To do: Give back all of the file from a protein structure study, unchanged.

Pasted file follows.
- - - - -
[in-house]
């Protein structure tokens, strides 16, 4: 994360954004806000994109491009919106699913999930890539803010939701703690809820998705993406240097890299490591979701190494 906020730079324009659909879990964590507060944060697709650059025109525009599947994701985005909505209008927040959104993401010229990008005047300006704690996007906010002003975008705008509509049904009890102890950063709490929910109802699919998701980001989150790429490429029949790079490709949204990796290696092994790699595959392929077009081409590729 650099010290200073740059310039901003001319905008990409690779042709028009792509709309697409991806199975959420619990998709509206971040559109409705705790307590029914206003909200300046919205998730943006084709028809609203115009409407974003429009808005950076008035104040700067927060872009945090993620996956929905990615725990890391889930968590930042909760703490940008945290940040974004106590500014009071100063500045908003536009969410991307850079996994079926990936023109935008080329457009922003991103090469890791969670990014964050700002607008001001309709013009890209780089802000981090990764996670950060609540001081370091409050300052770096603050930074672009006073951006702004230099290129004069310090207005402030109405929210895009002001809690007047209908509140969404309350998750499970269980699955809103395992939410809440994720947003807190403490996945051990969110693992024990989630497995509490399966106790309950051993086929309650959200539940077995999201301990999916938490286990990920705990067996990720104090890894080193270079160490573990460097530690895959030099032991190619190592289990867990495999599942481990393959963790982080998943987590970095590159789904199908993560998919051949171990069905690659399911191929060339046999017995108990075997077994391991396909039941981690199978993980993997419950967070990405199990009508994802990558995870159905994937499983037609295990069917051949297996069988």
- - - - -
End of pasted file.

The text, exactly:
[in-house]
């Protein structure tokens, strides 16, 4: 994360954004806000994109491009919106699913999930890539803010939701703690809820998705993406240097890299490591979701190494 906020730079324009659909879990964590507060944060697709650059025109525009599947994701985005909505209008927040959104993401010229990008005047300006704690996007906010002003975008705008509509049904009890102890950063709490929910109802699919998701980001989150790429490429029949790079490709949204990796290696092994790699595959392929077009081409590729 650099010290200073740059310039901003001319905008990409690779042709028009792509709309697409991806199975959420619990998709509206971040559109409705705790307590029914206003909200300046919205998730943006084709028809609203115009409407974003429009808005950076008035104040700067927060872009945090993620996956929905990615725990890391889930968590930042909760703490940008945290940040974004106590500014009071100063500045908003536009969410991307850079996994079926990936023109935008080329457009922003991103090469890791969670990014964050700002607008001001309709013009890209780089802000981090990764996670950060609540001081370091409050300052770096603050930074672009006073951006702004230099290129004069310090207005402030109405929210895009002001809690007047209908509140969404309350998750499970269980699955809103395992939410809440994720947003807190403490996945051990969110693992024990989630497995509490399966106790309950051993086929309650959200539940077995999201301990999916938490286990990920705990067996990720104090890894080193270079160490573990460097530690895959030099032991190619190592289990867990495999599942481990393959963790982080998943987590970095590159789904199908993560998919051949171990069905690659399911191929060339046999017995108990075997077994391991396909039941981690199978993980993997419950967070990405199990009508994802990558995870159905994937499983037609295990069917051949297996069988």